# Inspector Euler angles deviates from Euler angles in code

Hi everyone,

I'm trying to clamp the rotation over the X axis(tilt) so you can not rotate further up than straight up and not further down then straight down. The problem is that the clamp angle seems to be between -90 and 90 if you look at the inspector but if you debug.log the euler angle, it shows that the angle is actually below 90 for every camera tilt downwards. To make it a little bit more clear, if you look straight ahead, the inspector shows 0 and the debug also shows 0. If you look straight down, the inspector shows 90 and the debug also shows 90. If you tilt even further "downwards", the inspector shows 180, but the debug log shows 0 again. See the screenshot below for an indication.

This is the code I use to show the euler angle.

```
Vector3 camEuler = camT.rotation.eulerAngles;
Debug.Log("cam angle " + camEuler.x);
```

In which camT is the camera transform. Does someone know why this happens?

Kind regards,

Yorick

Reference for pan,tilt,roll:

**Answer** by tanoshimi
·
Jan 06, 2017 at 05:02 PM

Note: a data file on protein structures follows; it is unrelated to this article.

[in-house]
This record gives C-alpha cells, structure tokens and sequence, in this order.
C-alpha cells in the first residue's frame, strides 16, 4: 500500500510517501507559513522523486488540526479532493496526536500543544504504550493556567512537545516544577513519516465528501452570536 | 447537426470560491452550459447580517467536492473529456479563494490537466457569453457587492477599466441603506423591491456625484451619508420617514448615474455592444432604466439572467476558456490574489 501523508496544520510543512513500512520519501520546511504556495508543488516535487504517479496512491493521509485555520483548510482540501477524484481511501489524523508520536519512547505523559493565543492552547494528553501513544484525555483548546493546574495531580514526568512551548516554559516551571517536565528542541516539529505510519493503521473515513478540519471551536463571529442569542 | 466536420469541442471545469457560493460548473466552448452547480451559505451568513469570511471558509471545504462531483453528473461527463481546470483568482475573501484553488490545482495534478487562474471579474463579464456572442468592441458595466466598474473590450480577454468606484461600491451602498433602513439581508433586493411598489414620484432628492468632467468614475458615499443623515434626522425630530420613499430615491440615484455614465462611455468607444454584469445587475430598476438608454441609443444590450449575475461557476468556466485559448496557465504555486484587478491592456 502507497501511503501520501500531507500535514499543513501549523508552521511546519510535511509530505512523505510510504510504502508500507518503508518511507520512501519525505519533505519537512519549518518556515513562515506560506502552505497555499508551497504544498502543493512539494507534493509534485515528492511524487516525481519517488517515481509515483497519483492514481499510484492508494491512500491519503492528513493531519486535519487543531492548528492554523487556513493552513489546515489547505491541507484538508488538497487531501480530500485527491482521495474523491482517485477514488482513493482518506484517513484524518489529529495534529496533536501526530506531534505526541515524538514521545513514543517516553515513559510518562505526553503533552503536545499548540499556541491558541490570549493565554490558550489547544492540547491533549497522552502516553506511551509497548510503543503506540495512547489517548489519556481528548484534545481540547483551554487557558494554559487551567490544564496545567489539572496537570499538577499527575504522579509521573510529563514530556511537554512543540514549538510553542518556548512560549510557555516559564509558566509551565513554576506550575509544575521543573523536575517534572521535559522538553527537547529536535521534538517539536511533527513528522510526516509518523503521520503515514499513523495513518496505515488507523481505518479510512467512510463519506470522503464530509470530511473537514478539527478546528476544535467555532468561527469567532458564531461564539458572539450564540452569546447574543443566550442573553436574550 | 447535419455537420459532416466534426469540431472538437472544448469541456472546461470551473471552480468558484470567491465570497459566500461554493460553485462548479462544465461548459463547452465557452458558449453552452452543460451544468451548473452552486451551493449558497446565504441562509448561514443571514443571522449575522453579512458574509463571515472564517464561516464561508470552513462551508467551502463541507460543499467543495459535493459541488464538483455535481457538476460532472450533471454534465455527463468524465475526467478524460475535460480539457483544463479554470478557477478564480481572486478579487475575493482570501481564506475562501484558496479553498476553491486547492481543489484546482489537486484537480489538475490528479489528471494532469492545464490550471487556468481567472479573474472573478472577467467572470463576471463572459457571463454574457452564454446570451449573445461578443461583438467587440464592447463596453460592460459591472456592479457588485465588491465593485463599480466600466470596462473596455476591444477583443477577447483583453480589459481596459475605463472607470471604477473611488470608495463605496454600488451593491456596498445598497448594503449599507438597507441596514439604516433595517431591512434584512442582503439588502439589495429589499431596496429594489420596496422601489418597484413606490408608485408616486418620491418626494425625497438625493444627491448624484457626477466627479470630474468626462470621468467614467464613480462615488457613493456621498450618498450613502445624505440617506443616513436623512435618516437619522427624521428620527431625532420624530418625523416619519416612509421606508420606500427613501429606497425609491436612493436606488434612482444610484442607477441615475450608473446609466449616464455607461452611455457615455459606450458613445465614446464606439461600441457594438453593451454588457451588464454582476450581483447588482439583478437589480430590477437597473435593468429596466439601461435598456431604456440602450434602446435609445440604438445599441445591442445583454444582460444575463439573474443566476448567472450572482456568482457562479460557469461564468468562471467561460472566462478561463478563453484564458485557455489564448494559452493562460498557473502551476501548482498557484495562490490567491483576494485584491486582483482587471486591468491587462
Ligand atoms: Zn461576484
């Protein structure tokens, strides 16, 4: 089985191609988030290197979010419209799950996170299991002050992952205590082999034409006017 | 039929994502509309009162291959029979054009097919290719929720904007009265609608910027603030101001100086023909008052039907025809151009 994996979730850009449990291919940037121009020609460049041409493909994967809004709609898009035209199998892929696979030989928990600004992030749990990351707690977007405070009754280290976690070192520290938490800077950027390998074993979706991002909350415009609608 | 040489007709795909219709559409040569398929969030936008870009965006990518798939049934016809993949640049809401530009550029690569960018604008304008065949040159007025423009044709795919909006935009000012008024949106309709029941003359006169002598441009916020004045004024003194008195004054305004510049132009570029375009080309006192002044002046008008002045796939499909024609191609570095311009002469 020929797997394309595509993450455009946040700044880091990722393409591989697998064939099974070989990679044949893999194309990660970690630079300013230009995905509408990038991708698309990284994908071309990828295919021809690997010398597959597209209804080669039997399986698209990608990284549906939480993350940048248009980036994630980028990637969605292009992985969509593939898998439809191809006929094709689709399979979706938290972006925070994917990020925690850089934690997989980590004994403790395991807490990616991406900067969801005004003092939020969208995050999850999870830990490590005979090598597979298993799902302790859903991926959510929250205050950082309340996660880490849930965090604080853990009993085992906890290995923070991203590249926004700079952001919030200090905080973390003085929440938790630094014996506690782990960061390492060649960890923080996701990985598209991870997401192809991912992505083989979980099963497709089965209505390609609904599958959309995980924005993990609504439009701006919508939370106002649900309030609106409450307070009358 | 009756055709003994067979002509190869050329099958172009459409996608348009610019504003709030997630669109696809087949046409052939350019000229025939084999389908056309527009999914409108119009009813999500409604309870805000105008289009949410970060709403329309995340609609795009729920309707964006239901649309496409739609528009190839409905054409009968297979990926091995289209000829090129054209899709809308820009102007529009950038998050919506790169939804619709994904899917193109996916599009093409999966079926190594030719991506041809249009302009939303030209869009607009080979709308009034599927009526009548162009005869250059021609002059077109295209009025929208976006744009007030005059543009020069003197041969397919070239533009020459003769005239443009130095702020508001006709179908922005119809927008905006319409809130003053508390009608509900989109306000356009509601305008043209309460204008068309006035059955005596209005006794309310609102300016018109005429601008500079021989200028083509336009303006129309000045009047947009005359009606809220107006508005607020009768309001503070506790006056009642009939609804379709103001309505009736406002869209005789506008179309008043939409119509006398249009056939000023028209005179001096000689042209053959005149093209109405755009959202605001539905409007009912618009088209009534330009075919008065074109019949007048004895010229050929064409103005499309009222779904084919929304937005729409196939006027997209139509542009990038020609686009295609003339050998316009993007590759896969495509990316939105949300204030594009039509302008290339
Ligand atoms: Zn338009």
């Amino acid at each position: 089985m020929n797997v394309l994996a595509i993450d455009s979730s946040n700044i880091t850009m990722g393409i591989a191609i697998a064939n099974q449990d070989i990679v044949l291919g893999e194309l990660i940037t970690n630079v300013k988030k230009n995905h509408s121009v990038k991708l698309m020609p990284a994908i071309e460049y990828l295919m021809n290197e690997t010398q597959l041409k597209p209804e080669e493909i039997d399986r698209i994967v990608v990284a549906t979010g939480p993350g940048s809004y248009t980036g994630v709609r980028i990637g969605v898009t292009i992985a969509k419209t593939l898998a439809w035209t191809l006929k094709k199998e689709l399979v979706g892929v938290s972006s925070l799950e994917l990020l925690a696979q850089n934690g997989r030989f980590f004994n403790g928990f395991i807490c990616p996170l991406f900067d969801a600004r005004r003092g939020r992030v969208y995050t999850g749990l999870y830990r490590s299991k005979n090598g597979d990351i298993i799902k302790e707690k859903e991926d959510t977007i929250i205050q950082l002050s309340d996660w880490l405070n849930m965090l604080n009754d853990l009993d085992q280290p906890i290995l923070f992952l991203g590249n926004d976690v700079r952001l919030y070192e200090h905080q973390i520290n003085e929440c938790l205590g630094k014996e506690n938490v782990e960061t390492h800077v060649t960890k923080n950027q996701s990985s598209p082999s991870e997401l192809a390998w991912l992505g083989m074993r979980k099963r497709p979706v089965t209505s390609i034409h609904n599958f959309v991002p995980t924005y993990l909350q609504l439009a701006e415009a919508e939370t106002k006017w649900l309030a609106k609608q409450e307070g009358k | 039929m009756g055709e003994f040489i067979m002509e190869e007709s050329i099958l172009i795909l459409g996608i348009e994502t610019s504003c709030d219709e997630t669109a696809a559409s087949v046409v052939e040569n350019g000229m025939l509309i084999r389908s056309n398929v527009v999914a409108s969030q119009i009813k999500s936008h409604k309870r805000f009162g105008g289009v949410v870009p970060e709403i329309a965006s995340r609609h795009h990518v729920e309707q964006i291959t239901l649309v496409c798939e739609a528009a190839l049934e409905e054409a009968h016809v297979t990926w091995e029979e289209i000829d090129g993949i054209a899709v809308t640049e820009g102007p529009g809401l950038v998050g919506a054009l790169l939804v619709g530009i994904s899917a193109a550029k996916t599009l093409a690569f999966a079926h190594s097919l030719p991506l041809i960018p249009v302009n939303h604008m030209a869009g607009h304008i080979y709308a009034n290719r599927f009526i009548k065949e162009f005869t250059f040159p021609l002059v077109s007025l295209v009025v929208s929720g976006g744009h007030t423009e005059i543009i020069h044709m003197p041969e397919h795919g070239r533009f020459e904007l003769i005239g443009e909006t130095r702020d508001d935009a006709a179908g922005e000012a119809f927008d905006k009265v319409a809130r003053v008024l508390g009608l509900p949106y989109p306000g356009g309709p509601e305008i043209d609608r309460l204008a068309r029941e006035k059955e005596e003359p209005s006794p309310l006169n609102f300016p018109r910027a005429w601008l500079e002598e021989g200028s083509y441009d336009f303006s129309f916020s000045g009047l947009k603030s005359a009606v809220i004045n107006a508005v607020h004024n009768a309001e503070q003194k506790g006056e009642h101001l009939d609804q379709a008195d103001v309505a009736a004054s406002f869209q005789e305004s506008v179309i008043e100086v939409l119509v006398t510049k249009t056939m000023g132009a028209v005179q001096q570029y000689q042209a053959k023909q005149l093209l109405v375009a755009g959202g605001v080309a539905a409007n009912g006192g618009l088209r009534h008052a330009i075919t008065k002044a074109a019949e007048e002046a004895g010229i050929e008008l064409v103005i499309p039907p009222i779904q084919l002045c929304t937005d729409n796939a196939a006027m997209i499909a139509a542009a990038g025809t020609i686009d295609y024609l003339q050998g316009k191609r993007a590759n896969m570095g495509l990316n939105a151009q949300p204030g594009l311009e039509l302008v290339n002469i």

There are many ways to express the same rotation: a rotation of 180 degrees around the y axis is the same as a rotation of 180 degrees around the x axis followed by 180 degrees around the z axis, for example.

Your Debug.Log only looks at the x component of the rotation but, if you look at the eulerAngle Vector as a whole, you'll probably just see that they are equivalent expressions of the same rotation.

To add to this: rotations are *not* stored as xyz angles. So the Inspector is your xyz settings translated into a Quaternion, then translated back to show in the Inspector.

Inspector values aren't supposed to match the ones you set. My long explanation is at taxesforcatses-dot-com/vectorW/ch4Rotation.pdf, in section 4.

So it should actually be better to clamp the quaternions? I don't know exactly what the components of a quaternion are so I have no idea what to enter. For Euler it could be quite simple, just clamp the x between -90 and 90 but thanks to the conversions I can not do that. As far as I know quaternions contain a vector and scalar but I have no idea what kind of units the components are and how they relate to each other.

I will take a look at your document, thanks

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